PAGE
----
“Some small practices are experimenting with ways to pool resources across groups, while maintaining their independence and intimacy,” Khullar et al. wrote. “These practices are forming ‘pods,’ or networks of practices, that contract with ‘shared service providers’ to pool and manage resources. These linkages take several forms—those organized by local hospitals, independent practice associations, payers, or private companies—and may allow small practices to compete in value-based contracts and a policy atmosphere favoring consolidation.”
As Khullar and his colleagues pointed out, physician practices are entering four types of service sharing arrangements.
First, the arrangement can be hospital-sponsored like the Adirondacks Medical Home Demonstration in New York. In this arrangement, a local hospital provides shared services to a group of 82 primary care providers in 25 practices.
The hospital shares services like chronic disease management, behavioral health support and patient education, and data analytics and quality improvement support. Primary care practices also earned medical home recognition through the service sharing arrangement and participate in value-based care contracts.
The Adirondacks Medical Home Demonstration is financed by the practices that earn per-member-per-month payments as part of a multi-payer medical home initiative in the region. The host also manages the shared services and staff and provides office space, financial, and human resources support.
Second, service sharing arrangements can be sponsored by independent practice associations (IPAs). IPAs include small practice networks that leverage their collective size to negotiate reimbursement rates.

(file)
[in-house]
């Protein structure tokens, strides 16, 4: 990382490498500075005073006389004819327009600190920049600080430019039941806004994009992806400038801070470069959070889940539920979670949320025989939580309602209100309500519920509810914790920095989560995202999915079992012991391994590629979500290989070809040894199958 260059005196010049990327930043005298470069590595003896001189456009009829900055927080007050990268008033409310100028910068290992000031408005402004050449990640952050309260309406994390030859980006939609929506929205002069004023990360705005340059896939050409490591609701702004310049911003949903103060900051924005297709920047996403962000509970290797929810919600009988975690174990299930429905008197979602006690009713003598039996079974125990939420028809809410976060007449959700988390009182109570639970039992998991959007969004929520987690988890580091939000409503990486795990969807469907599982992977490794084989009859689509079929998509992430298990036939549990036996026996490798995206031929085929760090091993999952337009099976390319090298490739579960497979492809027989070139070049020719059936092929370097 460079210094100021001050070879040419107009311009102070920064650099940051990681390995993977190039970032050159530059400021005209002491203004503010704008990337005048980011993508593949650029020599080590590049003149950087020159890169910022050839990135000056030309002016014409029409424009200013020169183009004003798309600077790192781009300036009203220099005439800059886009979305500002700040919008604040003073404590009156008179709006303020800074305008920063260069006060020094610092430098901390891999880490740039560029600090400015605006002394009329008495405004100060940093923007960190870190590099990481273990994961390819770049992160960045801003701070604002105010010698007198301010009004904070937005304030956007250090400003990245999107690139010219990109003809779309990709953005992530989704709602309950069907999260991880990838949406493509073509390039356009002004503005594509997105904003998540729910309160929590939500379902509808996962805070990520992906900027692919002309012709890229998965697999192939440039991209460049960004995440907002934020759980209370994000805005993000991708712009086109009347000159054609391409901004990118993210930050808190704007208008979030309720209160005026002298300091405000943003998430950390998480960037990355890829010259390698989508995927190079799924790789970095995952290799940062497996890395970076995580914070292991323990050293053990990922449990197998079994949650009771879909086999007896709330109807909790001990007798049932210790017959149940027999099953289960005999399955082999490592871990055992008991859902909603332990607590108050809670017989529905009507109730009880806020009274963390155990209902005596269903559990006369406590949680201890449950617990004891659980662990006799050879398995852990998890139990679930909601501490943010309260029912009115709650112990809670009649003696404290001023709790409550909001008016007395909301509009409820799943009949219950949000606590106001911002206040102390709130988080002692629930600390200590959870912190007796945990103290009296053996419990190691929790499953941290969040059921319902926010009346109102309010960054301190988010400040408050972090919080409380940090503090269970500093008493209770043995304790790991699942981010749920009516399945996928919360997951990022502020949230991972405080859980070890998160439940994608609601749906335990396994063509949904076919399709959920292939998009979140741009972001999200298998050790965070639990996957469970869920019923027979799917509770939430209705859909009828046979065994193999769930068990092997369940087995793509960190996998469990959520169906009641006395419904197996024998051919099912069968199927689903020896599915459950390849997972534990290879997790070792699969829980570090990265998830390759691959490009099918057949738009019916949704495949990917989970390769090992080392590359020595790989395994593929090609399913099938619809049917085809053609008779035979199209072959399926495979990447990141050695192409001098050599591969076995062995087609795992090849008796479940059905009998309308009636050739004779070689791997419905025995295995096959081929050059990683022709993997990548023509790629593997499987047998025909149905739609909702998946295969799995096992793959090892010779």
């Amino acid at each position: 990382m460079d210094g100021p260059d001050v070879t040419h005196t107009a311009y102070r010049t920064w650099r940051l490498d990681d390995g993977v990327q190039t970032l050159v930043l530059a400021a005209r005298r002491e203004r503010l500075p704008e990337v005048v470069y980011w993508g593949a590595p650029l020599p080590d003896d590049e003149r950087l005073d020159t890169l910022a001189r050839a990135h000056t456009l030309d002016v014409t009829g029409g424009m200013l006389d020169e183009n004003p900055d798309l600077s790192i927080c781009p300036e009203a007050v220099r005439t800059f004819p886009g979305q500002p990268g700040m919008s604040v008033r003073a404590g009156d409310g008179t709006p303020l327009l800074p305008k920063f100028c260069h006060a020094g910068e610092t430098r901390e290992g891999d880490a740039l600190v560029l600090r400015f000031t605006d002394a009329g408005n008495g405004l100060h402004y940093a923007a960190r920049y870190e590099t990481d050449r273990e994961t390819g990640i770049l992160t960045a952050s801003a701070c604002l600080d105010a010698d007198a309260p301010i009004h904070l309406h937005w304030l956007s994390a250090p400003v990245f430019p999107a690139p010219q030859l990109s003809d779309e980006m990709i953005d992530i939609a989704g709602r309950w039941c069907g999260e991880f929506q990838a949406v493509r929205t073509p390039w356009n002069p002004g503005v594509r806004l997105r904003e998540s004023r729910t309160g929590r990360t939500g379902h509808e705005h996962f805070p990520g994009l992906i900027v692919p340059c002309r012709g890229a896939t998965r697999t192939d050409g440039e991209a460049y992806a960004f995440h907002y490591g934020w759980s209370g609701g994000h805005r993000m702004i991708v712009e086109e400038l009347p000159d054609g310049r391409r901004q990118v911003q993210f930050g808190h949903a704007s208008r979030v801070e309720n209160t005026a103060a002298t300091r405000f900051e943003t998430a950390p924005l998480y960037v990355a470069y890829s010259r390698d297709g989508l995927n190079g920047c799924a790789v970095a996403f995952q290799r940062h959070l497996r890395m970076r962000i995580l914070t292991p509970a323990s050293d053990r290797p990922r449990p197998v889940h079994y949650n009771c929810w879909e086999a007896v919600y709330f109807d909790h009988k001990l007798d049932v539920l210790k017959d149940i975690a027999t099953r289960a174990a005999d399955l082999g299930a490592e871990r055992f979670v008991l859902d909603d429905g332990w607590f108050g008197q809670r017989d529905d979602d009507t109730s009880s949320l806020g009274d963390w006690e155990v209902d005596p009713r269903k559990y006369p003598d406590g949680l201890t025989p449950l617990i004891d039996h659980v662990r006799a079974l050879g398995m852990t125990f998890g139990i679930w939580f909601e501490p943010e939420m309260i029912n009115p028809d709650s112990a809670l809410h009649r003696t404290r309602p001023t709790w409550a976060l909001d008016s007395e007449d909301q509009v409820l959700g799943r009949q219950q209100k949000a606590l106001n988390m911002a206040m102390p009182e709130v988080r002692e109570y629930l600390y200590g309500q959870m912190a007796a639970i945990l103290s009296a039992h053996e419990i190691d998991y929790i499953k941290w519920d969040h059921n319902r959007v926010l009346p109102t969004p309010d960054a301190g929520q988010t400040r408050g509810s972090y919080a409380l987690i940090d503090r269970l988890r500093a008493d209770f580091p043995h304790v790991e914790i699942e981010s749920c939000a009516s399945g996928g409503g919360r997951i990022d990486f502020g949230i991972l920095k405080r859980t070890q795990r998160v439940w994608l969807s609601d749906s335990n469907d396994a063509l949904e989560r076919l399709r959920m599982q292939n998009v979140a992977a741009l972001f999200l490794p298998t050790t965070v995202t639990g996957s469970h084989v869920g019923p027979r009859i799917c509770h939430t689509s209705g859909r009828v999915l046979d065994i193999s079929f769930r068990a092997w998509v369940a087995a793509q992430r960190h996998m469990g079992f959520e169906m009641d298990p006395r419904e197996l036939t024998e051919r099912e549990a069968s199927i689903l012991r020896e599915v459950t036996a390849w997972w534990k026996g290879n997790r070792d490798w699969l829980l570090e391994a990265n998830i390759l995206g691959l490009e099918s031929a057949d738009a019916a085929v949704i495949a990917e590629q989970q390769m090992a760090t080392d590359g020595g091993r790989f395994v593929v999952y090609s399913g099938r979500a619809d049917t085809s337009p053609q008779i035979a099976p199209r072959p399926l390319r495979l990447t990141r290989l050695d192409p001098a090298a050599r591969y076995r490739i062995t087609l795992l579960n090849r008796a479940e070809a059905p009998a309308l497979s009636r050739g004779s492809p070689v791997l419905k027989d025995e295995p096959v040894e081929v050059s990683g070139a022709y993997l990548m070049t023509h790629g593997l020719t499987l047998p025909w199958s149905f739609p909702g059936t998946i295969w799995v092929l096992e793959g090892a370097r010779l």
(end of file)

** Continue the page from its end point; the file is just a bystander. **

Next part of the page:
But the associations can also be used for service sharing, researchers explained. For example, the Greater Rochester IPA includes 350 primary care providers in 162 practices and the IPA offers its members data analytics, care management support, pharmacists, visiting home nurses, and diabetes educators.
The New York-based IPA finances the service sharing arrangement through care management fees from self-insured employers, revenue from value-based contracts, and administrative fees in commercial contracts.
Third, payer-sponsored service sharing arrangements are gaining traction among physician practices.
A notable example is Acuitas Health, a population management company formed by a non-profit health plan and a large multi-specialty medical group. The company offers services to small practices, such as billing and coding support, practice transformation consulting, and patient aggregation.
Finally, physician practices can seek service sharing arrangements with private companies, like Aledade and Collaborative Health Systems. These companies work with small physician practices and IPAs to form ACOs, with the company receiving a portion of the downstream savings.
Deciding on how to share services with peers will depend on a practice’s market and available resources. But industry experts highly suggest that small, independent physician practices consider the benefits of pooling their resources to remain independent in the face of value-based reimbursement.